Tag Archives: US

When Local Politics Drive Global Policy

 

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AFP

If you want to understand what was happening beneath the headlines on Secretary Kerry’s Israel speech, you need to think domestic politics, namely, those in Israel. The meaning behind the words contained in the speech (and their veracity) are also important, but that’s another discussion.

In September, Netanyahu announced at the General Assembly that Israel had broadened its diplomatic relations, not just with traditional allies in the West, but with emerging powers and markets in Africa, Asia and Latin America. But many of these “new allies” were part of the 14 nations that voted unanimously for the resolution last week. Netanyahu speaks with Vladimir Putin more frequently than any Western leader, but Moscow voted in favor. He has spent years cultivating ties with tiny Senegal, which benefits from a major Israeli agricultural aid program. When it came time to vote at the Security Council, though, they supported the resolution.

And, at a news conference last year, Bennett said that Asian countries could become Israel’s closest friends, because they “lack a heritage of anti-Semitism” found in the West. But China and Japan backed the resolution, too. In fact, Asian diplomats in Tel Aviv tend to laugh when asked whether they would play a role as Israel’s protectors at the United Nations. “We’re not a very active player in this conflict, and I think that would continue to be the case,” one high-ranking Asian diplomat told me. “We want to maintain our distance and focus on other issues.”

Israel’s newest allies, in other words, are happy to increase trade, tourism and security cooperation—but when it comes to diplomacy, they won’t stick their necks out. And if the Netanyahu government provokes a stronger reaction from the U.N., they might even retreat.

via Greg Carlstrom in Politco, “Trump Could Be Israel’s Worst Nightmare

The NYT reported that across the Middle East the speech was received with some interest, but with shrugs, too. And Robert Danin, writing on CFR’s Middle East blog said that “what was striking about Kerry’s 75-minute long address was not what was new, but rather how little new there really was for him to say.”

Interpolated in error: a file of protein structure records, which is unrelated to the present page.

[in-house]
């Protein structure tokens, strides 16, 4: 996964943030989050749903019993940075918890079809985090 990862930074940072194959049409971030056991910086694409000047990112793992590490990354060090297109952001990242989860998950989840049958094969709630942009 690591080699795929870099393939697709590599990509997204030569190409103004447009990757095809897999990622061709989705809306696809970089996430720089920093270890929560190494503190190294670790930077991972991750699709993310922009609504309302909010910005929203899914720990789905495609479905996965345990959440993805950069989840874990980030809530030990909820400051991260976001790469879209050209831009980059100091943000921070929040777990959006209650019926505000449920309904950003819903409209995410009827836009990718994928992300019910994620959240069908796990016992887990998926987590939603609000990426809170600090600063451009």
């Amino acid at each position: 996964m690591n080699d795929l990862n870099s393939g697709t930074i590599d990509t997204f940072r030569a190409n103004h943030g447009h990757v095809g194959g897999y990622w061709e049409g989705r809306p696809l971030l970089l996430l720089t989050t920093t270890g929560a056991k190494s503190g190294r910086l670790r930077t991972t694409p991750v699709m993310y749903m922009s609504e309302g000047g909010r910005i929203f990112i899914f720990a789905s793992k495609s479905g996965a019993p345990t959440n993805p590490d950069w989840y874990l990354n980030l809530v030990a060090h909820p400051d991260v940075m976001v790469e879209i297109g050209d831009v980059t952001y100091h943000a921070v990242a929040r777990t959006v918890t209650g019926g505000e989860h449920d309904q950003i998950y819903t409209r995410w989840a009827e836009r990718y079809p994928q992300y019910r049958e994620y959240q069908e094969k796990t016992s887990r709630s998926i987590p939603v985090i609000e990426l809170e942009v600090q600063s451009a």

You can read the full transcript on Vox.

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Thinking Carefully about U.S. Power

Another reason to read the NYT: where else will you get a full half-page, above-the-fold analysis citing top scholars on the underlying reasons why Syria is a such a strategic, military and diplomatic conundrum:

It is an urgent problem that has consumed foreign policy discussions for the last few years. But much more is involved than the fate of a single country in the Middle East. Underlying the Syria issue is a set of questions that have animated every major debate over foreign policy for a century: What is America’s role in the world, what are its obligations, and what happens if it falls short of meeting them?
One strain of thought holds that America has a mission to champion democracy and human rights, granting it a unique role in the world, along with special powers and obligations. But that idea has always been controversial, with skeptics arguing it is an alluring myth — and a potentially dangerous notion.
via NYT

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Inside Negotiations for a Bipartisan Immigration Deal

A great article by Alec MacGillis in the NYT Magazine on how the Republicans and Democrats came together after Mitt Romney’s loss to Barack Obama–with a historic window to negotiate an immigration deal. Who were the players. How did the deal come together. And how it fell apart.

Three years ago, the G.O.P.-led Housewas close to reaching a compromise on immigration — one that might haveneutralized the issue for the 2016 election.This is the inside story of what went wrong.

Source: How Republicans Lost Their Best Shot at the Hispanic Vote – The New York Times

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A New Frame for American Power

 

Facing “a world in disarray”–the term used by Richard Haas of the Council on Foreign Relations, the U.S. President has some work to do. On his recent trip to Laos, however, President Obama draws from his rhetorical toolbox to reframing the discourse on U.S. power and foreign policy history. His critics see it as weakness, or worse. But speaking truthfully about American past misdeeds can be a powerful strategy for building influence.